About / O:
Excerpt of Wioletta Grzegorzewska’s novel “Guguły” published in Poland by Wydawnictwo Czarne in 2014.
Tłumaczenie fragmentu powieści Wioletty Grzegorzewskiej “Guguły” opublikowanej w Polsce przez Wydawnictwo Czarne w 2014 roku.
Excerpt / Fragment:
That evening I was eager to go see the seamstress, but Mum told me to take the compote into the cool hallway first and latch the house from the inside. ‘Latch’, because we didn’t use a key — it was just going missing all the time. Mum waited for me in the yard while I remained on the porch, stepped to the door and fastened the latch. My fingers smelled of rust. I walked into a curtain heavy with dirt and fly poo, I cracked open the little door and jumped into the shed. The chickens were sleeping on their perch, the cow was licking the stone wall. I climbed up onto the little window plastered with cobwebs and jumped outside, into the freezing air.
Mum took my hand. We went across the fields. It was slowly getting dark. Frosty grass squeaked under our feet. After fifteen minutes’ walk we saw the seamstress’s house in the distance. I knocked several times. There was no answer, though we heard somebody’s footsteps in the hallway. A cat jumped out of the dovecote with a chick in its mouth. Mum went to the window on the kitchen side and knocked a few times.
‘Mrs Stasikowa,’ she whispered. ‘Let us in. It’s only us. The collection for the church renovation … That’s next week. And the meters are being checked tomorrow morning. I know what I’m talking about, ‘cos Janek’s spilled the beans.’
A moment later the door cracked open. We entered the hallway smelling of sour soup and then went into the bright room. There was a broomstick fixed under the ceiling. Hanging from it were two-piece suits, georgette dresses, coats with dated trimmings and tassels. Shrivelled jackets dangled like hanged men. By the window there was a Singer. I spotted a pin box in the dresser next to cut glass pieces. There was a jar full of buttons by the breadbin and a mannequin with a cracked skull in the corner of the room, draped with ribbons and starched napkins, impaled on a stick, as if it were a Marzanna dummy.1 Behind the lamp sat a box overflowing with thimbles, buttons, pins, hook-and-eyes, snaps, applique, velcro fasteners and inlays.
Mother put the fabric on the table and started unfastening the string. Pink stream cascaded onto the dirty counter. The seamstress looked at the fabric with admiration. She stroked it as if it were the body of her deceased husband.
‘Ah, a real beauty. And so evenly hemmed. You didn’t buy it in Koziegłowy, did you?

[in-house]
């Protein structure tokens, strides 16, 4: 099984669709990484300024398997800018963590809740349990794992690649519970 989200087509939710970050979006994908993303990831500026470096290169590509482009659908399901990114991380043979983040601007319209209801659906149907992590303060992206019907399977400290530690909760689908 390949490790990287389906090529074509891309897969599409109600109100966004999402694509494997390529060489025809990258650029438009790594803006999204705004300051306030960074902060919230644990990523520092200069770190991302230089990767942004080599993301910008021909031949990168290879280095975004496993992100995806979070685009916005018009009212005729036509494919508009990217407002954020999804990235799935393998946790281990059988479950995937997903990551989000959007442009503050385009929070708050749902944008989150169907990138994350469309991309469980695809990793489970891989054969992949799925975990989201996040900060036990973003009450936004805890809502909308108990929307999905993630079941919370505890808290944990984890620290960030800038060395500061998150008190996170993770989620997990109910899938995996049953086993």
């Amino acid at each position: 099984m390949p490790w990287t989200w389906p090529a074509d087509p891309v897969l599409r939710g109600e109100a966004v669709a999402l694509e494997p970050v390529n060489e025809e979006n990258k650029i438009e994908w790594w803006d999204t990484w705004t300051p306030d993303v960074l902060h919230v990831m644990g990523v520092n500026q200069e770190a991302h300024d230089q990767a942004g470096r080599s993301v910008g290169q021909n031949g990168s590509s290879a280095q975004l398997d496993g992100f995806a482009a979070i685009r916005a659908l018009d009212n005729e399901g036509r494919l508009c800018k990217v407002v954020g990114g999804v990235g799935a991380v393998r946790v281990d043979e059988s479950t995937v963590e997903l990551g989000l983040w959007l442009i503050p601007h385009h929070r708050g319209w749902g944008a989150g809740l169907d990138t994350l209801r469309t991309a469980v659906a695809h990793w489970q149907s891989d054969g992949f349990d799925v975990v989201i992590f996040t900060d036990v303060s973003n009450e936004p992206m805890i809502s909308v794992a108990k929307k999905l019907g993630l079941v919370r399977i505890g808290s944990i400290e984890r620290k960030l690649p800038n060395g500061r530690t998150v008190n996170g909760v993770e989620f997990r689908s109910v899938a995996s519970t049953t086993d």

‘Nah, my sister brought it from Katowice. Spent a day queueing for it — or so she says. And? Will it do?’ Mum asked with a tone of unease in her voice. ‘Will that make a dress for the prom?
The seamstress sized me up, unfolded the fabric, measured it with her elbow and after a while answered: ‘Only knee-length. And even that won’t be easy.’
‘Knee-length? Nooo. What would the head teacher say? It has to be longer for the prom. Dear Mrs Seamstress,’ Mum touched her handbag, ‘perhaps you could lengthen it with something else?’
‘God forbid! Lengthen it with what? You can see right away that it is imported.’
From then on I regularly visited the seamstress for fittings. I got used to the smell of her hallway and house. The seamstress worked on my dress for the prom, she tacked the fabric, wrapped me in it like a mummy. Totally absorbed with whatever she was doing, she calculated something in her head and drew a pattern on brown paper. Afterwards she always tossed all the rags onto the floor, made some tea, treated me to yeast cake, showed me her wedding picture hanging above the dresser and told me about her husband, Stasik. Then she spread her cards and told me my fortunes again and again, saying the same thing every time: that I would have two children, a boy and a girl, that I would travel abroad, that there was fame and money and that I would not be lucky in love — every time when she added that last bit, I found an excuse to leave the table. Then the seamstress watchedReturn to Eden and I played with her cat or flicked through bags full of fabric scraps or looked into every corner of her house, pleated with shadow and light. But there was one room I was not allowed to go in. Of course I tried to break that rule on several occasions, but the room was always locked.
I often thought of Stasikowa’s room at night. I imagined it as a little shrine with a golden budgie cage instead of a holy picture. Another time I thought that the room must look like a theatre dressing room with a dressing table and costumes. In my dreams I entered there and tried on the wigs and colourful outfits.
Once, because there was a very difficult maths test at school, I got the days of the week mixed up and went to see the seamstress on Tuesday instead of the usual Wednesday. To my surprise the door was ajar. I went inside. The cat was sleeping on the cushion. The clock on the dresser was ticking away. And then I had this crazy idea — why not check the forbidden room since the seamstress wasn’t in? I stood in front of the heavy Sesame Door, then I pushed it and peeked inside. The room was dim. When my eyes adjusted to the darkness, I saw something that looked like a hunter’s study. There were stuffed birds on the walls, antlers and a hunting rifle. The half-naked seamstress was on the bed, rocking rhythmically on a rag-stuffed dummy dressed in a man’s suit.